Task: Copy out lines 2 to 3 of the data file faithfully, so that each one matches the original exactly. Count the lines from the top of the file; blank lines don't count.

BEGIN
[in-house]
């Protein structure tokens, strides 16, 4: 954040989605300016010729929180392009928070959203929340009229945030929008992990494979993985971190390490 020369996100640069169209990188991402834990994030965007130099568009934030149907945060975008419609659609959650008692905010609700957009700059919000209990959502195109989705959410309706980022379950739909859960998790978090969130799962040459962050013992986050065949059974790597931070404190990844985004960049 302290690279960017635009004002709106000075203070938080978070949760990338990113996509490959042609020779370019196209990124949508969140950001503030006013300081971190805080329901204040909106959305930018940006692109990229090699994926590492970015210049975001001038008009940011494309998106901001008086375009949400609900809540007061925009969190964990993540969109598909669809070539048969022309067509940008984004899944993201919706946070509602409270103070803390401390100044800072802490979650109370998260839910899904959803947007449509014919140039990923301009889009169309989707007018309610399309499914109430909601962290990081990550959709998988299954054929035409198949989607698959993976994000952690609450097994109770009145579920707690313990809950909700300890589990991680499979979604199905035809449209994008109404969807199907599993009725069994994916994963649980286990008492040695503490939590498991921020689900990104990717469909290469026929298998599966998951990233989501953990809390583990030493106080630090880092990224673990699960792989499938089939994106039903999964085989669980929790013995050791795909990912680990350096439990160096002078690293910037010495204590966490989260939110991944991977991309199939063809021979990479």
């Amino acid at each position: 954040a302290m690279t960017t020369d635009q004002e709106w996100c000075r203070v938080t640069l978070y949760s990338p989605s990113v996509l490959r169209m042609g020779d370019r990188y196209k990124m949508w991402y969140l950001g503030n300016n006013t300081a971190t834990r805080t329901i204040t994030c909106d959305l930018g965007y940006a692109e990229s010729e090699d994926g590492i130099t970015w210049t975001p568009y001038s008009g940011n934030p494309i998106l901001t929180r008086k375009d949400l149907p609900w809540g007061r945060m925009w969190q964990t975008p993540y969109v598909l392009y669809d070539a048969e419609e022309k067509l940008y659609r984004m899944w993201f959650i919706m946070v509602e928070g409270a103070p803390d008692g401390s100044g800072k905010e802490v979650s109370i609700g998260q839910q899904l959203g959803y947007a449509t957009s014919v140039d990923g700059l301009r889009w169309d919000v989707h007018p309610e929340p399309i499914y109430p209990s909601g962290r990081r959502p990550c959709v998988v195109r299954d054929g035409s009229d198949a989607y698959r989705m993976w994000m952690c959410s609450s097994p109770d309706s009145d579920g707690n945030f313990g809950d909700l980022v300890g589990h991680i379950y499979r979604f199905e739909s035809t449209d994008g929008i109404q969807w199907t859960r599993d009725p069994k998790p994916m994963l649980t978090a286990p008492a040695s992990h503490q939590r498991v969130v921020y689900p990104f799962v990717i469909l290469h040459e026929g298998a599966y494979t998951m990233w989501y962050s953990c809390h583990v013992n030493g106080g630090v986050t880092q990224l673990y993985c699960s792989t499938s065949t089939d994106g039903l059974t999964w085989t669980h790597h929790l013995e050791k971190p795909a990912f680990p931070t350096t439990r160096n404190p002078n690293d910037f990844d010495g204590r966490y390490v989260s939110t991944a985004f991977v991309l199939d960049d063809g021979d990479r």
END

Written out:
């Protein structure tokens, strides 16, 4: 954040989605300016010729929180392009928070959203929340009229945030929008992990494979993985971190390490 020369996100640069169209990188991402834990994030965007130099568009934030149907945060975008419609659609959650008692905010609700957009700059919000209990959502195109989705959410309706980022379950739909859960998790978090969130799962040459962050013992986050065949059974790597931070404190990844985004960049 302290690279960017635009004002709106000075203070938080978070949760990338990113996509490959042609020779370019196209990124949508969140950001503030006013300081971190805080329901204040909106959305930018940006692109990229090699994926590492970015210049975001001038008009940011494309998106901001008086375009949400609900809540007061925009969190964990993540969109598909669809070539048969022309067509940008984004899944993201919706946070509602409270103070803390401390100044800072802490979650109370998260839910899904959803947007449509014919140039990923301009889009169309989707007018309610399309499914109430909601962290990081990550959709998988299954054929035409198949989607698959993976994000952690609450097994109770009145579920707690313990809950909700300890589990991680499979979604199905035809449209994008109404969807199907599993009725069994994916994963649980286990008492040695503490939590498991921020689900990104990717469909290469026929298998599966998951990233989501953990809390583990030493106080630090880092990224673990699960792989499938089939994106039903999964085989669980929790013995050791795909990912680990350096439990160096002078690293910037010495204590966490989260939110991944991977991309199939063809021979990479």
């Amino acid at each position: 954040a302290m690279t960017t020369d635009q004002e709106w996100c000075r203070v938080t640069l978070y949760s990338p989605s990113v996509l490959r169209m042609g020779d370019r990188y196209k990124m949508w991402y969140l950001g503030n300016n006013t300081a971190t834990r805080t329901i204040t994030c909106d959305l930018g965007y940006a692109e990229s010729e090699d994926g590492i130099t970015w210049t975001p568009y001038s008009g940011n934030p494309i998106l901001t929180r008086k375009d949400l149907p609900w809540g007061r945060m925009w969190q964990t975008p993540y969109v598909l392009y669809d070539a048969e419609e022309k067509l940008y659609r984004m899944w993201f959650i919706m946070v509602e928070g409270a103070p803390d008692g401390s100044g800072k905010e802490v979650s109370i609700g998260q839910q899904l959203g959803y947007a449509t957009s014919v140039d990923g700059l301009r889009w169309d919000v989707h007018p309610e929340p399309i499914y109430p209990s909601g962290r990081r959502p990550c959709v998988v195109r299954d054929g035409s009229d198949a989607y698959r989705m993976w994000m952690c959410s609450s097994p109770d309706s009145d579920g707690n945030f313990g809950d909700l980022v300890g589990h991680i379950y499979r979604f199905e739909s035809t449209d994008g929008i109404q969807w199907t859960r599993d009725p069994k998790p994916m994963l649980t978090a286990p008492a040695s992990h503490q939590r498991v969130v921020y689900p990104f799962v990717i469909l290469h040459e026929g298998a599966y494979t998951m990233w989501y962050s953990c809390h583990v013992n030493g106080g630090v986050t880092q990224l673990y993985c699960s792989t499938s065949t089939d994106g039903l059974t999964w085989t669980h790597h929790l013995e050791k971190p795909a990912f680990p931070t350096t439990r160096n404190p002078n690293d910037f990844d010495g204590r966490y390490v989260s939110t991944a985004f991977v991309l199939d960049d063809g021979d990479r």